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Enloe Medical Center helping COVID-19 ‘long haulers’ breathe easier

The Pulmonary Rehabilitation Program at Enloe Medical Center is combatting post-COVID syndrome in patients one breath at a time.

Posted: Apr 14, 2021 7:30 PM
Updated: Apr 15, 2021 11:08 AM

CHICO, Calif. - Jesus Vizcarra is finally catching his breath again and exercising thanks to Enloe Medical Center's Pulmonary Rehabilitation Program.

Last June, Vizcarra was on a ventilator at Enloe Medical for five brutal days suffering from pneumonia and COVID-19.

Jesus Vizcarra, on the left, is a pulmonary rehab patient and Diana Pardo, on the right, is an exercise physiologist at Enloe Medical Center.

He was under the care of Dr. Verma who later told him he believed Vizcarra was going to die.

“I felt so bad I also thought myself that I was going to die,” Vizcarra said.

After nearly a month of fighting for his life in the hospital, he was able to go home.

For Vizcarra, the nightmare did not end after defeating the virus as he continued to have difficulty breathing and exerting energy for any substantial amount of time.

“If I take a few steps I feel like I was going to hyperventilate,” said Vizcarra. “I couldn’t breathe.”

That is until Dr. Verma referred him to Enloe’s Pulmonary Rehabilitation program so that he could improve his lung health.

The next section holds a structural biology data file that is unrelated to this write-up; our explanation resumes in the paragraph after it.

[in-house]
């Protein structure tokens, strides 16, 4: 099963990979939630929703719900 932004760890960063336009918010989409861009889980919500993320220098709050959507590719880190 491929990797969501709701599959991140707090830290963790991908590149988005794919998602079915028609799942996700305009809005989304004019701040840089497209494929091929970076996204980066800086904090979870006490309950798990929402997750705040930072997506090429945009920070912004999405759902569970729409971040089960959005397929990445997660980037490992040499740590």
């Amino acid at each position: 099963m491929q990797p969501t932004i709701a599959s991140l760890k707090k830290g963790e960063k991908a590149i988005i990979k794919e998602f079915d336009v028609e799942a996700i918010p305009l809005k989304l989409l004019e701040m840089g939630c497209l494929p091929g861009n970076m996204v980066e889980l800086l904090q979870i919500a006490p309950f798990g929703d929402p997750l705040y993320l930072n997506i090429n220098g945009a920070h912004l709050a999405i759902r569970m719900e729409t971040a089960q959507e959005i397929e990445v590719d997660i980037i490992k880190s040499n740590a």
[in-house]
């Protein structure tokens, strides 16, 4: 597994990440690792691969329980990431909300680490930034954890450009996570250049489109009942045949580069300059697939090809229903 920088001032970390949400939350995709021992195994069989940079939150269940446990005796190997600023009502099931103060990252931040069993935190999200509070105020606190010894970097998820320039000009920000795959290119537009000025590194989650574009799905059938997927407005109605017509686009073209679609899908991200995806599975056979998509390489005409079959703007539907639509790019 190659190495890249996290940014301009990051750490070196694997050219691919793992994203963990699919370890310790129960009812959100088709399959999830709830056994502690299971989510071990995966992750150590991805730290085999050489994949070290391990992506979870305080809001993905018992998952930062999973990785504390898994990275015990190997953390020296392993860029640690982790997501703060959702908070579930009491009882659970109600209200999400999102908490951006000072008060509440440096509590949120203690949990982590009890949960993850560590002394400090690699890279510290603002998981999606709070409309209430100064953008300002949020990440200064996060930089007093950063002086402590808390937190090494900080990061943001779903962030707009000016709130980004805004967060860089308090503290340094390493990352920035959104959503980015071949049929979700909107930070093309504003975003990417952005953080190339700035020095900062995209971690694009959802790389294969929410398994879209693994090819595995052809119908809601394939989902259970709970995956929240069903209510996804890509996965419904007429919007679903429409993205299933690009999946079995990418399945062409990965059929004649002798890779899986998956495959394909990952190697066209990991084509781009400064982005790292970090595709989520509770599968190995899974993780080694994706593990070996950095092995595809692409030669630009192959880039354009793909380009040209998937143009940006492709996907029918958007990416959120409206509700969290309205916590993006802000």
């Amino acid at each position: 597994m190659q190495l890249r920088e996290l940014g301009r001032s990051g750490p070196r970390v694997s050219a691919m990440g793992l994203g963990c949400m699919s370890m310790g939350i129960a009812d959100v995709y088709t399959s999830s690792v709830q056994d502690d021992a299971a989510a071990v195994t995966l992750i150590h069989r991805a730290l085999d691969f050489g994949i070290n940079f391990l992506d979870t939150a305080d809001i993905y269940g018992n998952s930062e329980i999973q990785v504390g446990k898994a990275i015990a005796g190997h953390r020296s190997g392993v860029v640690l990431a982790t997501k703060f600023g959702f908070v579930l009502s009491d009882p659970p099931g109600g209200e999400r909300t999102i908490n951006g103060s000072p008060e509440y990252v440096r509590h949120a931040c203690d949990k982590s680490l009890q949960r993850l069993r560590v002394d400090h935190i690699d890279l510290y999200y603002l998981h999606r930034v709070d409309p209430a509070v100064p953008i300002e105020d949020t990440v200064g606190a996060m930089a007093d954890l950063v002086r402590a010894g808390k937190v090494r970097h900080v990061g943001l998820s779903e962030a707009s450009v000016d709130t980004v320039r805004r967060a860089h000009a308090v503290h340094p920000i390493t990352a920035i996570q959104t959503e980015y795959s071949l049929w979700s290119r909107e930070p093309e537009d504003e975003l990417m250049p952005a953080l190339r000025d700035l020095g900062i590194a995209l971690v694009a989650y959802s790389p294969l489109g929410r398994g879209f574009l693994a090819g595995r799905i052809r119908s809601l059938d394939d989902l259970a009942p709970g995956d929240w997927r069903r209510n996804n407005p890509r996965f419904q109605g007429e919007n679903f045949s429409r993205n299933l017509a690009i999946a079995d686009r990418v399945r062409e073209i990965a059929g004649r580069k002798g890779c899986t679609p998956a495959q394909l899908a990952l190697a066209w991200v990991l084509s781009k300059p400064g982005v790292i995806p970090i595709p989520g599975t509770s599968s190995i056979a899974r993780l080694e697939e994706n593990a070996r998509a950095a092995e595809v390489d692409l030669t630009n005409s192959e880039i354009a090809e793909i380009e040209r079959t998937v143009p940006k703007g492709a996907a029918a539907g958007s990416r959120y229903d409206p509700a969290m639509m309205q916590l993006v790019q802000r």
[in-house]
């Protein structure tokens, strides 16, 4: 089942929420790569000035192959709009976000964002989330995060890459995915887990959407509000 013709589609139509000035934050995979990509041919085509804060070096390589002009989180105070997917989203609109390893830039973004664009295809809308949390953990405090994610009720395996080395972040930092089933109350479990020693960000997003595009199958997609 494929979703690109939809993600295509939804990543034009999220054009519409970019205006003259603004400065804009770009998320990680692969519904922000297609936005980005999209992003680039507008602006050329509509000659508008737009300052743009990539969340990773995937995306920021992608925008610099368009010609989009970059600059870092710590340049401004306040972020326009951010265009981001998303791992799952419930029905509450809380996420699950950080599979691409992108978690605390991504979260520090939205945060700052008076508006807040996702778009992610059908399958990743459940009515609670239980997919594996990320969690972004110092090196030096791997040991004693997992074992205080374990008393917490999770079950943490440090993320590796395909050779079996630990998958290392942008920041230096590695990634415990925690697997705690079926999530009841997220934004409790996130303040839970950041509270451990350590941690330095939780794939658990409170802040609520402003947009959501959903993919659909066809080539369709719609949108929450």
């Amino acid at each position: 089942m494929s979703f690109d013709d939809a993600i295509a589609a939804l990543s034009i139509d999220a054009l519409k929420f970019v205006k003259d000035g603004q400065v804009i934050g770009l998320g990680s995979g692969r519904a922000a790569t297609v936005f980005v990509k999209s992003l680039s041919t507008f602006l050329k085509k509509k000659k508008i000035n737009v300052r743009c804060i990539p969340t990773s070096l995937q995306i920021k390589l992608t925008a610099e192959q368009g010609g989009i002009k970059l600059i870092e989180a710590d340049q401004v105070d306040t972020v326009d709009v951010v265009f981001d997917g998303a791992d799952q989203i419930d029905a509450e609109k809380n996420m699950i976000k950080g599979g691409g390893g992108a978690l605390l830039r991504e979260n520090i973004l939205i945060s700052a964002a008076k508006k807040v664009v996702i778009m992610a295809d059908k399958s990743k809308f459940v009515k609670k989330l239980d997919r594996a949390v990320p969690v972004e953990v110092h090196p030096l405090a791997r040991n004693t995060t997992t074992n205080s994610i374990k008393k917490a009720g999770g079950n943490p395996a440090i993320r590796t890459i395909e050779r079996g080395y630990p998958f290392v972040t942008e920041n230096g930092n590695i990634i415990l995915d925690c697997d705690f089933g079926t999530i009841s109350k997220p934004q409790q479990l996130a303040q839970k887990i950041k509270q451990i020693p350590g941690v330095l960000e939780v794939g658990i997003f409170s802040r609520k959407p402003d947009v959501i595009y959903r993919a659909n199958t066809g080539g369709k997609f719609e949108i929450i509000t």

The Pulmonary Rehabilitation Program has been treating people with a variety of diseases that are pulmonary related including emphysema, asthma, chronic bronchitis, bronchiectasis and post-lung surgery.

They are now using the multidisciplinary approach for those experiencing post-COVID syndrome, or long haulers.

“I feel like we are on the cutting edge here at Enloe of actually turning these people around,” said Scott Fedrizzi, a registered respiratory therapist at Enloe.

Each person gets an individual treatment plan with the goal to progressively get patients back to optimal health.

“That is through a combination of education, breathing retraining and exercise,” Fedrizzi told Action News Now.

Patients go into treatment twice a week for about 16 weeks.

They start each session with some simple resistance band training before transitioning on to different machines.

It is a long road to recovery, but staff like Diana Pardo, an exercise physiologist at Enloe, are with patients like Vizcarro every step of the way.

“We build a relationship with them and we are there to advocate for them,” said Pardo.

She said it is rewarding to see the progress Vizcarra and other patients have made in just two to three weeks of sessions.

“They are able to climb the stairs a little easier. They don’t have to take as many breaks in-between,” said Pardo. “They are able to go outside and get the mail without taking breaks.”

At the end of each session, they count how many Watts, or energy, they exerted.

In the beginning, Vizcarra would only reach about 60 watts, but when he finished he went all the way up to 90.

“It was kind of challenging in the beginning,” said Vizcarra. “I feel 99.9% better now.”

The staff wants to encourage people that they can feel their best again.

“It’s ok if you haven’t been exercising at all, said Pardo. “It’s ok if all you can do is a minute, two minutes, three minutes. We are here to help improve that.”

Vizcarra describes each breakthrough moment in his recovery journey as joy.

“I will never stop giving thanks to the Lord, to God and to everybody who helped me out,” said Vizcarra.

To see if you or someone you know may be a good candidate for Enloe’s Pulmonary Rehabilitation program, click here.

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